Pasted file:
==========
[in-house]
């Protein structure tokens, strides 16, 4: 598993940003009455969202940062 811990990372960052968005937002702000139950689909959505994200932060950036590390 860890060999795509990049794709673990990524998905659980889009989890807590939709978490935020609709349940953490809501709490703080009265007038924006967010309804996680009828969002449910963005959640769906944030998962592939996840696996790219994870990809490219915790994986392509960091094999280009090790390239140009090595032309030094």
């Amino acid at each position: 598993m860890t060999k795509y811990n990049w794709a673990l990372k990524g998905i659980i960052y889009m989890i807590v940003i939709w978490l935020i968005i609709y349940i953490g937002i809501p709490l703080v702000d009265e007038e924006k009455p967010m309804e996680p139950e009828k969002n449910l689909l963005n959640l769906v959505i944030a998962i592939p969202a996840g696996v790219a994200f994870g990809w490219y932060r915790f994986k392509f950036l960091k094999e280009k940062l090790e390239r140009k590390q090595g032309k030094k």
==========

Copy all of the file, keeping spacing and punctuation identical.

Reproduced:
[in-house]
């Protein structure tokens, strides 16, 4: 598993940003009455969202940062 811990990372960052968005937002702000139950689909959505994200932060950036590390 860890060999795509990049794709673990990524998905659980889009989890807590939709978490935020609709349940953490809501709490703080009265007038924006967010309804996680009828969002449910963005959640769906944030998962592939996840696996790219994870990809490219915790994986392509960091094999280009090790390239140009090595032309030094």
């Amino acid at each position: 598993m860890t060999k795509y811990n990049w794709a673990l990372k990524g998905i659980i960052y889009m989890i807590v940003i939709w978490l935020i968005i609709y349940i953490g937002i809501p709490l703080v702000d009265e007038e924006k009455p967010m309804e996680p139950e009828k969002n449910l689909l963005n959640l769906v959505i944030a998962i592939p969202a996840g696996v790219a994200f994870g990809w490219y932060r915790f994986k392509f950036l960091k094999e280009k940062l090790e390239r140009k590390q090595g032309k030094k």